Refinishing hardwood floors can make old, worn surfaces look new again. In some cases, it's the only way to restore damaged flooring to its original glory. But sanding and refinishing floors is costly, messy and time-consuming, and you want to be sure it's the right solution before you commit.
For hardwood floors that are in fairly decent shape, you might be able to get away with a faster, less expensive option instead: screening and recoating. With this method, you buff the floors and apply a fresh coat of polyurethane, a glossy finish that protects the wood.
So how do you know if your hardwood really needs a total refinishing or just a quick screen and recoat? Examine your floors carefully, and if you notice any of these six signs, only a complete refinishing will properly restore your floors.
1. Major scratches and dents
It’s nearly impossible to avoid getting some minor dings and scratches in hardwood floors, especially with kids or pets. But when the damage becomes widespread and penetrates the poly coating into the wood itself, only a powerful sanding goes deep enough to reveal an undamaged surface. This isn’t just a cosmetic issue; once scratches enter the wood, your floors become vulnerable to water damage.
When floorboards bend downward from their edges in a concave shape, it’s called cupping. Not only does cupping look unattractive, it’s evidence of water damage. This type of damage doesn’t only come from spills and drips; humidity can also be a culprit. Sanding will successfully resolve mild cupping, but if any floorboards are sticking up or separating, you’ll need to replace those individual boards.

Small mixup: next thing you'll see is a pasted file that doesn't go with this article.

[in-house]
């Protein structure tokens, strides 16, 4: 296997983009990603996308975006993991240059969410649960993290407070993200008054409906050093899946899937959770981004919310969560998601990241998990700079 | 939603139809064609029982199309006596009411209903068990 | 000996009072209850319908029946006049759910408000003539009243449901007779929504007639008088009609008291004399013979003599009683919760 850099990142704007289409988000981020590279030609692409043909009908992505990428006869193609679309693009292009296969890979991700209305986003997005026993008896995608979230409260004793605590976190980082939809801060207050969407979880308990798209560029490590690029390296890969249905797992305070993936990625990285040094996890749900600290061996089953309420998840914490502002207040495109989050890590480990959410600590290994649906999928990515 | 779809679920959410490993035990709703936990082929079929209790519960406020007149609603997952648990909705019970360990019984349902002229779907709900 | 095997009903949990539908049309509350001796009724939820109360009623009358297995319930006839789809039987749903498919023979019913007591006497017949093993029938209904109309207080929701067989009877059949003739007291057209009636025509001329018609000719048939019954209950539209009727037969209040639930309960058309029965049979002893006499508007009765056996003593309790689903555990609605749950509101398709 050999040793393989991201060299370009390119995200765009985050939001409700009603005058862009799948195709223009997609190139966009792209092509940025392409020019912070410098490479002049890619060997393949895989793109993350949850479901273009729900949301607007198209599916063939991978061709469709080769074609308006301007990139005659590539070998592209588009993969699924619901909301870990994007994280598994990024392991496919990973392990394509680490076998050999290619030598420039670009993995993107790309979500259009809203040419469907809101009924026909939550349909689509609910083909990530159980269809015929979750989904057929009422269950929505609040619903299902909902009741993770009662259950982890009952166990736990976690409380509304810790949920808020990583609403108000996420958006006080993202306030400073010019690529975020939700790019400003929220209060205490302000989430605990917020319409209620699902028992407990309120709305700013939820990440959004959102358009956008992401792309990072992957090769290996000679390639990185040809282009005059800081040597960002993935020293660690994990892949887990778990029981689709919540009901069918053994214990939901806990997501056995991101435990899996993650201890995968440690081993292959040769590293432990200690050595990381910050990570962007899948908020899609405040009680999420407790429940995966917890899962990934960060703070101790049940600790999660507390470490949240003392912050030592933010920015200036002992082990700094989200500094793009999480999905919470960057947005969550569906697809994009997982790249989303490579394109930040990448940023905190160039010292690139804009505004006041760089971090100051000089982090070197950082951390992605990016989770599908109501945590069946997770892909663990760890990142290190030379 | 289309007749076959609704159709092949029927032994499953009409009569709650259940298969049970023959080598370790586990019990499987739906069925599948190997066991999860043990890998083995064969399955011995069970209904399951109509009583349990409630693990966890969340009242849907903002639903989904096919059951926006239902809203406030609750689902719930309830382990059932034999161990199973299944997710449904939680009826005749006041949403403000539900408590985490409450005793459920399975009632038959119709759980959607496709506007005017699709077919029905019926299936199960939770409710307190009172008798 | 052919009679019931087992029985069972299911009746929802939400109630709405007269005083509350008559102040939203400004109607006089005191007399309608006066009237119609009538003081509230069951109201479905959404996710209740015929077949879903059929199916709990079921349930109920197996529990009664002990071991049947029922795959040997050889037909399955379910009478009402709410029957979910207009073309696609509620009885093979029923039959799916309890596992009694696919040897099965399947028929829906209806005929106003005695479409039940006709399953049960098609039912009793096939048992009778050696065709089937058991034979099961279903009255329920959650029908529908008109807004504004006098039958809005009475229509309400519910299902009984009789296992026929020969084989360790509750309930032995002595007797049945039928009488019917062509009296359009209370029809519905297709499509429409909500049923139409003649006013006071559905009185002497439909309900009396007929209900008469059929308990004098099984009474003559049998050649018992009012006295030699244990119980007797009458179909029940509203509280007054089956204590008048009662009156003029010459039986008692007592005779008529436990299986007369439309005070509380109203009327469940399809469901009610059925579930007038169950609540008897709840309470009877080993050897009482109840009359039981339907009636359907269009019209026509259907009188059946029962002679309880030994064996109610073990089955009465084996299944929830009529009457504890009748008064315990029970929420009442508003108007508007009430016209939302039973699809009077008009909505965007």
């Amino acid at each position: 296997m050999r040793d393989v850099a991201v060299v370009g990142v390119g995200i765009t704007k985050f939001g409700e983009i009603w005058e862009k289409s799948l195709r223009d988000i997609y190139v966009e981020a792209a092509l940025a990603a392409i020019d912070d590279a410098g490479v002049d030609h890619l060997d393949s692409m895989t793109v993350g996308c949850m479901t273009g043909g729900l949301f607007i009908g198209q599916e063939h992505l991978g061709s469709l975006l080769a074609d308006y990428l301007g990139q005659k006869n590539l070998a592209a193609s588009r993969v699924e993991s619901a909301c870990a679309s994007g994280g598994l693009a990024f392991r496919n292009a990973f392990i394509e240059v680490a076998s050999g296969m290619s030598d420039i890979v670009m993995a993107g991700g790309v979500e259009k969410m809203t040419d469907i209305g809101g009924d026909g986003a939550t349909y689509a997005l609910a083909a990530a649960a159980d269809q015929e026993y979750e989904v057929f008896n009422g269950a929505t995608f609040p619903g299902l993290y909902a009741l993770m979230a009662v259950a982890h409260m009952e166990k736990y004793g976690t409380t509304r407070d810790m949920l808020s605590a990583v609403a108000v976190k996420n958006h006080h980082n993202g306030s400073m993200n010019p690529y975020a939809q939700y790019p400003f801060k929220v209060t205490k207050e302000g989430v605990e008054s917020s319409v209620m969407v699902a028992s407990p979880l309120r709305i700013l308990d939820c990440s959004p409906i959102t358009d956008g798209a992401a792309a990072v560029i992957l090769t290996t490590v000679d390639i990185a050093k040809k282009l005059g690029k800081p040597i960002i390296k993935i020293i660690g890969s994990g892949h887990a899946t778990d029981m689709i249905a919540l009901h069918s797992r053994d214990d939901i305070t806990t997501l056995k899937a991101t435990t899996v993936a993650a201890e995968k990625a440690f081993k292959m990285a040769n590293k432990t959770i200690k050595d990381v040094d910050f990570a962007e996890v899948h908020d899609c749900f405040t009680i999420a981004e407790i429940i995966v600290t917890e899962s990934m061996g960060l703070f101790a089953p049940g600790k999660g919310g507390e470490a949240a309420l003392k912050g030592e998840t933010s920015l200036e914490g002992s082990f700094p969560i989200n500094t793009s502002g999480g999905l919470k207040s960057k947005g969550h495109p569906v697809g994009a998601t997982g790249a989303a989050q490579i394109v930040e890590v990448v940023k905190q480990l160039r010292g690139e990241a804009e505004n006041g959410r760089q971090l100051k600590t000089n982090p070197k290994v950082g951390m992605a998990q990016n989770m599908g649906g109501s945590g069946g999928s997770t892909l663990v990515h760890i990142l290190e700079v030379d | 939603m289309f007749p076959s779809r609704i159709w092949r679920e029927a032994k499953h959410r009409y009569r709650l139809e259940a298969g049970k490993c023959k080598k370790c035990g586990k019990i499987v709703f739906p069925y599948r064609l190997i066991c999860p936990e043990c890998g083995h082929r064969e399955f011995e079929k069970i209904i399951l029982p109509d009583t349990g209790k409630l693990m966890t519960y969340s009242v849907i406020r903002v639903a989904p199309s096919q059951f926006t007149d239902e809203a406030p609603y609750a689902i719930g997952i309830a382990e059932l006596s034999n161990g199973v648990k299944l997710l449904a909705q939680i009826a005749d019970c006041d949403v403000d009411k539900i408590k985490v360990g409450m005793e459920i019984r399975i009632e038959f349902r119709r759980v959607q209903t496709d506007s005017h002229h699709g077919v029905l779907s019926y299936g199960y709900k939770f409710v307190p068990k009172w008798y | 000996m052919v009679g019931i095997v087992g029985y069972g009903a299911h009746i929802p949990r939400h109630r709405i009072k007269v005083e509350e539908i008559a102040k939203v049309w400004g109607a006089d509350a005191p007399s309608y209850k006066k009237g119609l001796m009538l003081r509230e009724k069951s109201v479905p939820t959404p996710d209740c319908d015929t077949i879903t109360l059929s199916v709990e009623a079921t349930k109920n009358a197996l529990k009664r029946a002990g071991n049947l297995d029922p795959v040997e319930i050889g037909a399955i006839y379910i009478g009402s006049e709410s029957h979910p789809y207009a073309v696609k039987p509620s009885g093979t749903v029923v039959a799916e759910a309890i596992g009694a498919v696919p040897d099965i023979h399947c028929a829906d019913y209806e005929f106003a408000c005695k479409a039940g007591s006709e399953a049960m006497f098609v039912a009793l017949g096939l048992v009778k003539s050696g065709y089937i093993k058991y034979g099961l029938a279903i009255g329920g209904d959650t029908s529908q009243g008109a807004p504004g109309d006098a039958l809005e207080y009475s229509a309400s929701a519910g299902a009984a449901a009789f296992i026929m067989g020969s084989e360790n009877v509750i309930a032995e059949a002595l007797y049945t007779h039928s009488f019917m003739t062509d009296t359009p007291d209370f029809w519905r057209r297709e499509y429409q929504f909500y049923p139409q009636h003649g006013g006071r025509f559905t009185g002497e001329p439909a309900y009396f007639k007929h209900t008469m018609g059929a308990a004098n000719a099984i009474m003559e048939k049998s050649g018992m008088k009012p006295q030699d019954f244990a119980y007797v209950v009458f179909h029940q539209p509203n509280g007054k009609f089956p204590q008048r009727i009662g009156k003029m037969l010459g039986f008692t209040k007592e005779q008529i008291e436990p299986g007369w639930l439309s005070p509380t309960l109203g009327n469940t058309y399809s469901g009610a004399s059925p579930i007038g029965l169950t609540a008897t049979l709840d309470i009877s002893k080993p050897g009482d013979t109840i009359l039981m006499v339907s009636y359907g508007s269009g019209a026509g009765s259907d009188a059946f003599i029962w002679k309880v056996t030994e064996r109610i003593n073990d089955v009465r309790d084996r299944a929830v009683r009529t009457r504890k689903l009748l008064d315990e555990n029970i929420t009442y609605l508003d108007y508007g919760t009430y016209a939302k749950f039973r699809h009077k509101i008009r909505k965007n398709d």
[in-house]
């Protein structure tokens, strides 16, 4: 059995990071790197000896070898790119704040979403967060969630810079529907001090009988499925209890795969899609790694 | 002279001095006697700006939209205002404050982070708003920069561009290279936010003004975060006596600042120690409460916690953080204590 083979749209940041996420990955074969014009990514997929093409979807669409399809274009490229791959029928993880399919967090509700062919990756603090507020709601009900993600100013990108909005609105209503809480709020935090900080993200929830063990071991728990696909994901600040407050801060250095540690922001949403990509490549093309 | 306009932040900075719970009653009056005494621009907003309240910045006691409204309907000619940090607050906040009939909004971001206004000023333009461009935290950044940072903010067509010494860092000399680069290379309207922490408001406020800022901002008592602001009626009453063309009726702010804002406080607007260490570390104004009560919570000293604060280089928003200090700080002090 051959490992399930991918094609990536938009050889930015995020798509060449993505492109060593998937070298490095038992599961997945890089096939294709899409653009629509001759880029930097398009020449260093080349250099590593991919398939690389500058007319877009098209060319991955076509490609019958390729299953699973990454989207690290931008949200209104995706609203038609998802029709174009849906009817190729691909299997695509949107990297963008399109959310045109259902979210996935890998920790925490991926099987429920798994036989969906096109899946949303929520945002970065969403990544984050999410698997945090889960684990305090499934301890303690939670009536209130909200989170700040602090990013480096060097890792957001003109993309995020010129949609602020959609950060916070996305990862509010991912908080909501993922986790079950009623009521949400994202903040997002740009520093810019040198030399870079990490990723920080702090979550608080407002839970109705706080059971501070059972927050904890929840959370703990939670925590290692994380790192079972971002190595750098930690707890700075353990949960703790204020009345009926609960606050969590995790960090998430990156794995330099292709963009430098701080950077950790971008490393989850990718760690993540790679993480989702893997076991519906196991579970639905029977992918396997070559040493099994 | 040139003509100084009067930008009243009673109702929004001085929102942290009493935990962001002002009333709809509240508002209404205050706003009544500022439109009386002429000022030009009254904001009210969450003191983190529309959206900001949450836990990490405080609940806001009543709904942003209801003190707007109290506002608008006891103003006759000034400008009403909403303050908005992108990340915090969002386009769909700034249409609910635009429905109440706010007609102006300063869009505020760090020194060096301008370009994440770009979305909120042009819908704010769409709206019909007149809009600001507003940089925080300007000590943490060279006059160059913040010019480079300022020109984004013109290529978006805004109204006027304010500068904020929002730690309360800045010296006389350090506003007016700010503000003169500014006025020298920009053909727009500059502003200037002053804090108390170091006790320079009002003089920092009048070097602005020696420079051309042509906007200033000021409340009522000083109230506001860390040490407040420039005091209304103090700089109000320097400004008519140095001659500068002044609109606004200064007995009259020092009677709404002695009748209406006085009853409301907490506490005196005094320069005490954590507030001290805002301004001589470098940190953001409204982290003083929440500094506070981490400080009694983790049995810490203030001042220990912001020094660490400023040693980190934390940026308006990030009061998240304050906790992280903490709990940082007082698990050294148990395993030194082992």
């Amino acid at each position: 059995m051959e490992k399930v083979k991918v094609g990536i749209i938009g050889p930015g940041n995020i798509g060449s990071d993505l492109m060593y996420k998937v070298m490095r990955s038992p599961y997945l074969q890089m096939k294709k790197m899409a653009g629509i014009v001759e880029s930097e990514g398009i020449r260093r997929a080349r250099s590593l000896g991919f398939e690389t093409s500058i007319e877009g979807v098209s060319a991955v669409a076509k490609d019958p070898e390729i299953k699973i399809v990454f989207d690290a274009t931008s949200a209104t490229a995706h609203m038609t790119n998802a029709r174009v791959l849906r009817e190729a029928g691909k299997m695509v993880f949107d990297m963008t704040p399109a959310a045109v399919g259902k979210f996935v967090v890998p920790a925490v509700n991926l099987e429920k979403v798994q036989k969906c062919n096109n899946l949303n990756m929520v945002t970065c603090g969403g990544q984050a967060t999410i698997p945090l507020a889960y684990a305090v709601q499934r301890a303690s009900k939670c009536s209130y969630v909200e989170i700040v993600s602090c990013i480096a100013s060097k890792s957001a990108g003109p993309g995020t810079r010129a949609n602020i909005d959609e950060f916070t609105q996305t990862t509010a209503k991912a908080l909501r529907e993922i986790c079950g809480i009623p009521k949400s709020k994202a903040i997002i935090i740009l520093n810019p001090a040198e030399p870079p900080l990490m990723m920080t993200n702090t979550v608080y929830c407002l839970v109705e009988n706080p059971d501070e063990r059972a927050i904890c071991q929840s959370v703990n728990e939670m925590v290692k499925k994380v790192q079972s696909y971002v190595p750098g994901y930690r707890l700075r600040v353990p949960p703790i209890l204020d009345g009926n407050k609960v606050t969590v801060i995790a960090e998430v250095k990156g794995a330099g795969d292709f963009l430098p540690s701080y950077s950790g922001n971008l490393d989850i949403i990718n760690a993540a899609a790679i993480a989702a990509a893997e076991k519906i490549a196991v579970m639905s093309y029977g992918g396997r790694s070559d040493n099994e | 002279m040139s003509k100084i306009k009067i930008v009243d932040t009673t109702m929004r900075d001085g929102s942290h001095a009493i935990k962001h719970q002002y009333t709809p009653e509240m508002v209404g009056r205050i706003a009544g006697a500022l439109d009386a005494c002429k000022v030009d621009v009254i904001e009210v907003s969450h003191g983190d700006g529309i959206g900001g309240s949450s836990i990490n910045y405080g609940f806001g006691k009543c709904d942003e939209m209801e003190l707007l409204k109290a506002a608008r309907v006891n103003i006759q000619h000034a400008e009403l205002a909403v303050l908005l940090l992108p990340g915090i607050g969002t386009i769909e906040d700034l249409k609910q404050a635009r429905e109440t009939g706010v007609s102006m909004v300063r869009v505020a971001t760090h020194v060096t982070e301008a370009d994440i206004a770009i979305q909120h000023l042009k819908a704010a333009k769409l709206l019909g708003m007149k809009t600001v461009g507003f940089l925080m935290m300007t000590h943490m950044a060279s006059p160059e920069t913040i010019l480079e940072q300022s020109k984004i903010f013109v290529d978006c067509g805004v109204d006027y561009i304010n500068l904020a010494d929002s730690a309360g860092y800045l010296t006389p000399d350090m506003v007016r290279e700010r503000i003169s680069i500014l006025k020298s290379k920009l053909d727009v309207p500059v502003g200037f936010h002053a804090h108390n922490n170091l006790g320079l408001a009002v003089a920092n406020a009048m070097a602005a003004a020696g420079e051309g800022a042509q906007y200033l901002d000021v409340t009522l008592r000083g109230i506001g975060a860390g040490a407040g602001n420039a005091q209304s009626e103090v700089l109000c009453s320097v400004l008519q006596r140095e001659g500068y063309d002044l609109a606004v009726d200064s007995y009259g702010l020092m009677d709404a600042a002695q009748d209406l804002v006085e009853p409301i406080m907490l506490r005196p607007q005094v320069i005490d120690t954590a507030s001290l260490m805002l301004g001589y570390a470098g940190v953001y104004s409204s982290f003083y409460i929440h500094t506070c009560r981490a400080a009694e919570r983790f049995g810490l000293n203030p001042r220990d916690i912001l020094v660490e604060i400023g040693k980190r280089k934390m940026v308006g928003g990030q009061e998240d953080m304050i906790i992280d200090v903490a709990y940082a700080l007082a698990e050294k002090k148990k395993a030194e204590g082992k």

If walking on your hardwood floors without shoes means risking painful splinters, this indicates that your sealant has worn away and the wood underneath is damaged. Sanding is the only way to get under that damage to restore smoothness and safety — and a fresh layer of sealant should protect this new surface for many years.
4. Gray floorboards
Often mistaken for a charming patina that adds character to older homes, floorboards that have turned gray indicate water damage. After refinishing, those once-gray floorboards should look brand new, but be aware that any boards that have turned black are beyond help and must be replaced.
5. Water stains
Stained floorboards are a sure sign of water damage. While most water stains can be prevented by simply wiping up spills quickly, unaddressed plumbing leaks, air conditioner drips and pet accidents inevitably stain hardwood over time. Once these telltale stains appear, refinishing is required to reveal and protect the clean wood beneath them.
6. Fading and discoloration
A sunny room feels amazing, but over time too much sun can fade and discolor hardwood floors. If you’ve noticed fading or color changes on the floor near glass doors and windows, refinishing will restore a uniform hue.
If your hardwood floors need refinishing, there are two basic ways you can get the job done: Hire professionals or do it yourself.
A DIY approach could be a good solution if you are physically up to the task, have enough time to learn about refinishing techniques — for example, by watching video tutorials — and feel confident that you have the right skills, tools and materials to do a decent job. If you're short on time, aren't physically able to do the job or want to avoid newbie mistakes that could leave the floor looking less than perfect, finding a skilled handyman or licensed contractor to do the work is well worth the added cost.